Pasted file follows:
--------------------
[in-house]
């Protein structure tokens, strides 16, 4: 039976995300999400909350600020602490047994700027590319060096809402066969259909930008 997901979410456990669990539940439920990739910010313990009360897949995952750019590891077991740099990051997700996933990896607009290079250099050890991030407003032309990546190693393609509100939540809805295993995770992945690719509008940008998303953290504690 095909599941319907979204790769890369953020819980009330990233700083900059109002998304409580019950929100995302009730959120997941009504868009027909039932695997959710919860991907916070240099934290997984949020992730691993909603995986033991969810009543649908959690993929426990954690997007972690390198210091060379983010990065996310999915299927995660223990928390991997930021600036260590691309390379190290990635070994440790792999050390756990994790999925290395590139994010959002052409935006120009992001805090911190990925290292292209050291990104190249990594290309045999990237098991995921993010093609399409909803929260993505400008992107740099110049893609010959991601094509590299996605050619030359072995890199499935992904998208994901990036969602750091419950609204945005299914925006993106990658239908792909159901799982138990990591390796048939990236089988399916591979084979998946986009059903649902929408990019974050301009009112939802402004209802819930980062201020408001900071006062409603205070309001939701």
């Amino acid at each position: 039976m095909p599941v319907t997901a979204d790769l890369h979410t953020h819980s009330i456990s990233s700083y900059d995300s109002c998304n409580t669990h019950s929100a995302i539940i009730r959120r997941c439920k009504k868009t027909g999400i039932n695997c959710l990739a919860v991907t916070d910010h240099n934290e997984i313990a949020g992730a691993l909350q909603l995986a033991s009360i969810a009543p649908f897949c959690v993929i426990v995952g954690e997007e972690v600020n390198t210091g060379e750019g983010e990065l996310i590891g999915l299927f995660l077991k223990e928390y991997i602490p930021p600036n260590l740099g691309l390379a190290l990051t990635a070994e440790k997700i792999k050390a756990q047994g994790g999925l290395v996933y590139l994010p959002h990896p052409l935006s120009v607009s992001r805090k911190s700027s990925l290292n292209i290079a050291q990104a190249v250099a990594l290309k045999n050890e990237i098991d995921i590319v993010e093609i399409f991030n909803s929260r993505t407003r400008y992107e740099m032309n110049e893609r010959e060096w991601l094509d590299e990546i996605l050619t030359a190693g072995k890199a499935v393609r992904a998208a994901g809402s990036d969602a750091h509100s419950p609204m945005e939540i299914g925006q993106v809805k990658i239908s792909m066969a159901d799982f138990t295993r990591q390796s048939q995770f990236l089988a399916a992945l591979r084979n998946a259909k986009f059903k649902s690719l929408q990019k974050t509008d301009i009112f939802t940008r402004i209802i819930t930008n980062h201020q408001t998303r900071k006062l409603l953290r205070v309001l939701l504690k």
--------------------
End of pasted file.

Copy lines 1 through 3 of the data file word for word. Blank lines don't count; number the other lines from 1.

[in-house]
């Protein structure tokens, strides 16, 4: 039976995300999400909350600020602490047994700027590319060096809402066969259909930008 997901979410456990669990539940439920990739910010313990009360897949995952750019590891077991740099990051997700996933990896607009290079250099050890991030407003032309990546190693393609509100939540809805295993995770992945690719509008940008998303953290504690 095909599941319907979204790769890369953020819980009330990233700083900059109002998304409580019950929100995302009730959120997941009504868009027909039932695997959710919860991907916070240099934290997984949020992730691993909603995986033991969810009543649908959690993929426990954690997007972690390198210091060379983010990065996310999915299927995660223990928390991997930021600036260590691309390379190290990635070994440790792999050390756990994790999925290395590139994010959002052409935006120009992001805090911190990925290292292209050291990104190249990594290309045999990237098991995921993010093609399409909803929260993505400008992107740099110049893609010959991601094509590299996605050619030359072995890199499935992904998208994901990036969602750091419950609204945005299914925006993106990658239908792909159901799982138990990591390796048939990236089988399916591979084979998946986009059903649902929408990019974050301009009112939802402004209802819930980062201020408001900071006062409603205070309001939701």
């Amino acid at each position: 039976m095909p599941v319907t997901a979204d790769l890369h979410t953020h819980s009330i456990s990233s700083y900059d995300s109002c998304n409580t669990h019950s929100a995302i539940i009730r959120r997941c439920k009504k868009t027909g999400i039932n695997c959710l990739a919860v991907t916070d910010h240099n934290e997984i313990a949020g992730a691993l909350q909603l995986a033991s009360i969810a009543p649908f897949c959690v993929i426990v995952g954690e997007e972690v600020n390198t210091g060379e750019g983010e990065l996310i590891g999915l299927f995660l077991k223990e928390y991997i602490p930021p600036n260590l740099g691309l390379a190290l990051t990635a070994e440790k997700i792999k050390a756990q047994g994790g999925l290395v996933y590139l994010p959002h990896p052409l935006s120009v607009s992001r805090k911190s700027s990925l290292n292209i290079a050291q990104a190249v250099a990594l290309k045999n050890e990237i098991d995921i590319v993010e093609i399409f991030n909803s929260r993505t407003r400008y992107e740099m032309n110049e893609r010959e060096w991601l094509d590299e990546i996605l050619t030359a190693g072995k890199a499935v393609r992904a998208a994901g809402s990036d969602a750091h509100s419950p609204m945005e939540i299914g925006q993106v809805k990658i239908s792909m066969a159901d799982f138990t295993r990591q390796s048939q995770f990236l089988a399916a992945l591979r084979n998946a259909k986009f059903k649902s690719l929408q990019k974050t509008d301009i009112f939802t940008r402004i209802i819930t930008n980062h201020q408001t998303r900071k006062l409603l953290r205070v309001l939701l504690k």